Sunday, 18 January 2015

Seychelles, La Digue, North Coast Running Route

Click here for route map
Length 9 km (5.6 miles), terrain: many small hills, gain of 160m

Please forgive the bad pictures, screenshots of videos and pictures of pictures!

For more running routes, see Route List.

Maybe this route should be sub-titled "The Road to Nowhere." This run up around the north cape of La Digue Island in the Seychelles follows a cement road built a few decades ago by the European Union, that just ends in nothing. The road sits atop the boulders along the northeast coast, with the ocean waves pounding against it, which will gradually pull it into the sea.
Along the beautiful Road to Nowhere
I've seen better-spent international development money. But the road is still standing, and it makes a good route for a quiet run. Thanks fellow EU taxpayers!

Like the other two La Digue runs, we'll start at the jetty in the main village of La Passe, but this time following the road north.
The jetty at La Digue: the only way on or off the island
You'll soon come to the best snorkeling spot on the island at Anse Severe, protected at its south end by the natural wall of rocks pointing out to sea at Cap Barbi. The one-lane road goes right along the beach here. You'll see the neighboring island of Praslin off to the west, across the water, a great spot to watch the sun go down.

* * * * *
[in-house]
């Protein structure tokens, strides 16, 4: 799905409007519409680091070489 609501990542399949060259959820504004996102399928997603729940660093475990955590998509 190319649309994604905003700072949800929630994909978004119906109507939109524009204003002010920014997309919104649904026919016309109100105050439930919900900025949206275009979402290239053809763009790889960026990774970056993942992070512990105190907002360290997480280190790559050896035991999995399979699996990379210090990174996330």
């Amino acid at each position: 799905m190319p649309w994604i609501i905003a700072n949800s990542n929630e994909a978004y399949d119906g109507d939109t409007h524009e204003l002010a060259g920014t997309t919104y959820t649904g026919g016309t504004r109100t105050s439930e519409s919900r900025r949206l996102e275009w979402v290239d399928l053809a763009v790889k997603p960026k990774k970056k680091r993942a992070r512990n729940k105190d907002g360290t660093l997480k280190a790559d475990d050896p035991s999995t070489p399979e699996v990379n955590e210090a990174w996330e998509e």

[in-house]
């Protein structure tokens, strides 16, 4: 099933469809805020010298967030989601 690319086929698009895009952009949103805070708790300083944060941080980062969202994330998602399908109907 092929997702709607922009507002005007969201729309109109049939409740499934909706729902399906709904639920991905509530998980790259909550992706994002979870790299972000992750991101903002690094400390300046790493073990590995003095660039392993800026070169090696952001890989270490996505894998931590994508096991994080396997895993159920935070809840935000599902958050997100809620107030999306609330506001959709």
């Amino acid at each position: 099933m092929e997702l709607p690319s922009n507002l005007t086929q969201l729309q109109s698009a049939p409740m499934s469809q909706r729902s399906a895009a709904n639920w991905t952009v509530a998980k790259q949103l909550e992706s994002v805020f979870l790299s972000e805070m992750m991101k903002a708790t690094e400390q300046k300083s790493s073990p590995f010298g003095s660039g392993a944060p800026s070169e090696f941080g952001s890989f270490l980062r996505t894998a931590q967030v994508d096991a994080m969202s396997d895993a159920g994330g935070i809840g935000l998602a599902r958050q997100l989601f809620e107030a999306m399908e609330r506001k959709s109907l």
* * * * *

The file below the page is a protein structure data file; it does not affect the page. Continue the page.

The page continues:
Sunset at Anse Severe
After the 1-km mark, the road turns to the right as it goes past the northern point of the island. It heads uphill past two little hotels at narrow Anse Patates.

NOTE: More snorkeling is available here, with sea turtles commonly seen, but watch out for the fairly strong currents further out from the shore!
Anse Patates and the Patatran Village Hotel
The road here is wedged between the narrow beach and the Patatran Village Hotel, perched on the hillside. There are few further signs of civilization after this point, except for a few little houses and the exceptionally tall palm tree on top of the hill to the right, which is really a mobile phone tower. We'll just keep running southeast until the road ends inexplicably at Anse Fourmis.

This north coast (or should I call this the east coast?) is pretty rocky, and the road follows the waterline for much of the time. There is just jungle heading up the hillside that lines the shore to the right side.
Jungle all around
There is also a view out over the water of a few little islands to the north: Félicité, Grand Soeur and Marianne.
Anse Fourmis
When the road stops out on the rocks at Anse Fourmis after 4.5 kilometers, just turn around and head home again, enjoying the sights from the other direction!
This is the end of the line on the Road to Nowhere

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